Located at Avenue L and 17th Street, behind the old Apalachicola High School, is a city park especially for our furry friends. It's divided into 3 sections: a large dog area, a small dog area, and a "special" section. We expect the special area to be used by dogs or people that want to enjoy the park but don't want or need to be with other dogs and for people with small children to be with just their dog. That might be someone with a handicap, with an older dog, or with a dog that isn't yet socialized enough to be with the others. Each section has a double port gate and seating so people can "sit and stay" for a while. Water and trash cans are located in each area and the large and small dog sections share a big shade structure.
Established as a National Wildlife Refuge in 1968 for the protection and conservation of migratory birds, St. Vincent NWR is managed to preserve, in as natural a state as possible, it’s highly varied plant and animal communities. The Refuge is comprised of two islands and two mainland tracts totaling approximately 12,492 acres. Popular recreational opportunities include fishing, hunting, wildlife viewing, hiking, bicycling, kayaking, and nature photography. Surrounded by Outstanding Florida Waters, the Refuge is an important stop-over point along the Gulf coast for neotropical migratory birds and a haven for threatened and endangered species. In addition, St. Vincent NWR serves as a breeding site for endangered red wolves
Time stands still in our garden as you find a place of solitude where you can finish that book, start a new painting or perhaps watch the butterflies in our butterfly garden. Slow down, unwind and reconnect. Located on North Market Street, adjacent to the Orman House Historic State Park. Open Thursday through Monday, 9:00 a.m. to 5:00 p.m.
Apalachicola was a small settlement at the mouth of the Apalachicola River when President James Monroe appointed a Port Collector in 1822. By 1828 steamboats operated between Apalachicola and Columbus, Georgia carrying manufactured goods to upriver towns and plantations and returning with cotton destined for mills in New England and Europe. In 1836, 50,000 bales of cotton were shipped from Apalachicola making it the third largest cotton port of the Gulf coast, after New Orleans and Mobile.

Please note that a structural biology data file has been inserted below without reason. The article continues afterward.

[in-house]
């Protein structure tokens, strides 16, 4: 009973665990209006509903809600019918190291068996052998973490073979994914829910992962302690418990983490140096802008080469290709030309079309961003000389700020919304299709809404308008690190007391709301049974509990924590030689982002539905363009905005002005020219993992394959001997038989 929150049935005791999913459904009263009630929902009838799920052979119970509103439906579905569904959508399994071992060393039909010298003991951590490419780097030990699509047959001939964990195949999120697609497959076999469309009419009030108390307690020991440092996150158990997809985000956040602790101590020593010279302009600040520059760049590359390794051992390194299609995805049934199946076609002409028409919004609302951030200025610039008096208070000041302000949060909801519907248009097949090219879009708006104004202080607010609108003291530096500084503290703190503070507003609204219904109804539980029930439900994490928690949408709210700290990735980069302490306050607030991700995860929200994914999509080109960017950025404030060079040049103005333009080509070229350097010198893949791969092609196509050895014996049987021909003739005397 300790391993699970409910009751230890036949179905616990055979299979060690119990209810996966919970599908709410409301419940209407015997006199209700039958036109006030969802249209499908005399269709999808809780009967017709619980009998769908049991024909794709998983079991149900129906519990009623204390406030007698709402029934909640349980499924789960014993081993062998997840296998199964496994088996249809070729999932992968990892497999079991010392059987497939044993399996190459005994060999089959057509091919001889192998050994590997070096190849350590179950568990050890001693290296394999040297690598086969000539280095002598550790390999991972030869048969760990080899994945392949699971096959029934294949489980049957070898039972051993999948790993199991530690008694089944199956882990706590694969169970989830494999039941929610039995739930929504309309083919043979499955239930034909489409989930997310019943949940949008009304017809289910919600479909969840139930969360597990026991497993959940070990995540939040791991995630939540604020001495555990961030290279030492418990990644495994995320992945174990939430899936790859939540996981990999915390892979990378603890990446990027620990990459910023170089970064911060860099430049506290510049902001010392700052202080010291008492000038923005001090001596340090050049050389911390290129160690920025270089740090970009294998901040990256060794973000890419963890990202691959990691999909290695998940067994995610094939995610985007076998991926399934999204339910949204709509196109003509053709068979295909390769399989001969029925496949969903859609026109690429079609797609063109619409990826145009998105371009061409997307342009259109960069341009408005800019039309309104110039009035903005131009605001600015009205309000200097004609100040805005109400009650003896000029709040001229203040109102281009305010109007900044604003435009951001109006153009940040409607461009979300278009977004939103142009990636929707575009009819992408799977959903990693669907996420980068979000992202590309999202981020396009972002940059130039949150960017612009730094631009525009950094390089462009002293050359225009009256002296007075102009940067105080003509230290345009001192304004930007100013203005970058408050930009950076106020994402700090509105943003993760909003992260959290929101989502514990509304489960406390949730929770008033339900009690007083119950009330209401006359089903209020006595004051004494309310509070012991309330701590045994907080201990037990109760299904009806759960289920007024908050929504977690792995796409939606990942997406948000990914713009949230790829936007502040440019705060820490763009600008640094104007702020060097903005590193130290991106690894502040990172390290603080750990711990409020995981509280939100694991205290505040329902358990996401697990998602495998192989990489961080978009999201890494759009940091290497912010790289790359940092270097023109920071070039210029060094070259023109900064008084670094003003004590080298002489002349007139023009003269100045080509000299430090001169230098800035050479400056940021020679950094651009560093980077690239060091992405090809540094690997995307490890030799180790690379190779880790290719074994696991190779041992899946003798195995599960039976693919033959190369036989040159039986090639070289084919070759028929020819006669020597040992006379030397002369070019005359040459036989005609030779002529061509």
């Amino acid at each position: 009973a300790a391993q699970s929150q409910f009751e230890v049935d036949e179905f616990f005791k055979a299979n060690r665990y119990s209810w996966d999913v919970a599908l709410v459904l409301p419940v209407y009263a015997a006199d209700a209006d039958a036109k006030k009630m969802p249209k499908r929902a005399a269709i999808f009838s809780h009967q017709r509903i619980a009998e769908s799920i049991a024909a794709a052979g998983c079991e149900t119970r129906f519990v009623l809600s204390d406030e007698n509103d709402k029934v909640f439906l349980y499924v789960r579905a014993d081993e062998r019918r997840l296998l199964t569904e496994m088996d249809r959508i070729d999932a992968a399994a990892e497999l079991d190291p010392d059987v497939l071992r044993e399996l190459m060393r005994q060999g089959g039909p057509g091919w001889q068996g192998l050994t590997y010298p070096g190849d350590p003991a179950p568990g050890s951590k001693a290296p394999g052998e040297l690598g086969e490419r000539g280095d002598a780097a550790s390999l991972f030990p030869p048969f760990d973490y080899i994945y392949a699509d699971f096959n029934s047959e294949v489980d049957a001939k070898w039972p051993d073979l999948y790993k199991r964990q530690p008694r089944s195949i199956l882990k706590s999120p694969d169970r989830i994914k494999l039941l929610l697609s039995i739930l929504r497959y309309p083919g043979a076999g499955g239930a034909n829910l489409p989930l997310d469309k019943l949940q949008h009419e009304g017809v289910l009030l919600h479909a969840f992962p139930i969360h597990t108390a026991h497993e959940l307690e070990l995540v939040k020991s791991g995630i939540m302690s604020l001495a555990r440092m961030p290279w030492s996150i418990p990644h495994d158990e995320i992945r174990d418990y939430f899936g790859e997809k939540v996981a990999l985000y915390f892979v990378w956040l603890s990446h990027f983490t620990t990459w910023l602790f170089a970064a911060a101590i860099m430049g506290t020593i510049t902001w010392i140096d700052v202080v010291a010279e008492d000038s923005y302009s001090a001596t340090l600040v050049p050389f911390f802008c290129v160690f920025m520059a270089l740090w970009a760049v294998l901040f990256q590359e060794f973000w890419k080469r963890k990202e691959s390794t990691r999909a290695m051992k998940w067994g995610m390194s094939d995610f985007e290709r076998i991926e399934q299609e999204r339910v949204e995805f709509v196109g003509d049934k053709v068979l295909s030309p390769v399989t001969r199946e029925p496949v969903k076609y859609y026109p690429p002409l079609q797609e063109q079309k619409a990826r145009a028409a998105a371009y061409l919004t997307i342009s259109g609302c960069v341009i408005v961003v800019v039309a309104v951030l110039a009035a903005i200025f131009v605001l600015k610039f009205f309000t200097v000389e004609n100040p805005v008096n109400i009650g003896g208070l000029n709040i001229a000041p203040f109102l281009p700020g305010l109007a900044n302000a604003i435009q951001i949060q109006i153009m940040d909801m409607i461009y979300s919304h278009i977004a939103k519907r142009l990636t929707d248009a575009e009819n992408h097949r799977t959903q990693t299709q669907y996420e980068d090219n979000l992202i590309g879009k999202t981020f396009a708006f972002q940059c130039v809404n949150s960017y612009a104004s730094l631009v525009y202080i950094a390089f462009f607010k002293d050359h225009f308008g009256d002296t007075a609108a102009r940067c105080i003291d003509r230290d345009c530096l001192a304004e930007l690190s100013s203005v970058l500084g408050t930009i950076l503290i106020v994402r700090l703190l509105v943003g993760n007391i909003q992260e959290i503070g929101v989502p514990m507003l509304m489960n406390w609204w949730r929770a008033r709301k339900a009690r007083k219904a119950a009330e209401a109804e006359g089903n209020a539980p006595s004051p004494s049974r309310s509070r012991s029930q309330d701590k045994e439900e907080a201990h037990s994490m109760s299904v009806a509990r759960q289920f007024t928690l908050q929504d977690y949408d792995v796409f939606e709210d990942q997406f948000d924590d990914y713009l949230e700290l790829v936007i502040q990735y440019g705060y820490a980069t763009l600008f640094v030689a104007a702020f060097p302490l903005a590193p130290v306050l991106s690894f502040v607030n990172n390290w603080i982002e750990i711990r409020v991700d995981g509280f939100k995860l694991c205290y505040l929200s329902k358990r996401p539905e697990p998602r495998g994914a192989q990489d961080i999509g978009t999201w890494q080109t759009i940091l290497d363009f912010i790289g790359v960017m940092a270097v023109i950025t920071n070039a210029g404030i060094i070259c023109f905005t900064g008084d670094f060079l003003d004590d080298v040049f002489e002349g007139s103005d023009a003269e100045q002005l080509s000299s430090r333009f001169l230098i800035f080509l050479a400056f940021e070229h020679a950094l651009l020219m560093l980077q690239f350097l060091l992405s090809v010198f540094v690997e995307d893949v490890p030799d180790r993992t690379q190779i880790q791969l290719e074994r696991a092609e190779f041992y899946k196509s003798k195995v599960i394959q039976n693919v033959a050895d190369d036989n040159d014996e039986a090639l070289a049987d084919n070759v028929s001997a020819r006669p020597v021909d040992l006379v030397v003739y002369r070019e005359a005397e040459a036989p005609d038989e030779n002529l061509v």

The three decades prior to the Civil War were prosperous ones for Apalachicola. Revenues from the cotton trade built several fine mansions, including the Greek-Revival Raney House, completed in 1838 by David Greenway Raney. Raney made his fortune in the cotton trade, and served two terms as mayor.
David and Harriet Raney had three sons who served in the Confederate forces. One son, David G. Raney, Jr., was a marine officer aboard the C.S.S. Tennessee which was captured by Union naval forces in the Battle of Mobile Bay in 1864. David was captured but escaped and made his way back to Confederate lines.
Members of the Raney family lived in the house until 1914. The City of Apalachicola purchased it in 1973 and established the Raney House Museum which exhibits furniture, documents and artifacts of the 19th century.
The Raney House Museum is at 128 Market Street at the corner of Avenue F in historic downtown Apalachicola. The Museum is operated by the Apalachicola Area Historical Society and supported by the Franklin County Tourist Development Council. Contact: (850) 653-1700 or www.ApalachicolaHistoricalSociety.org for more information. The Raney House is open to the public 1:00 pm--4:00 pm Sunday through Thursday; and 10:00 am--4:00 pm on Fridays and Saturdays. Admission is free but door donations are accepted.
Special tour group requests to visit The David Raney House may be arranged at any time. Please call 850-653-1700 to make the appointment.
Contains a replica of the first ice machine (predecessor to A/C) created by Dr John Gorrie in an attempt to cool his yellow fever patients. His invention later became the basis for the ice industry and air conditioning. Open Thursday-Monday 9:00am-5:00pm 6th Street and Avenue D (850) 653-9347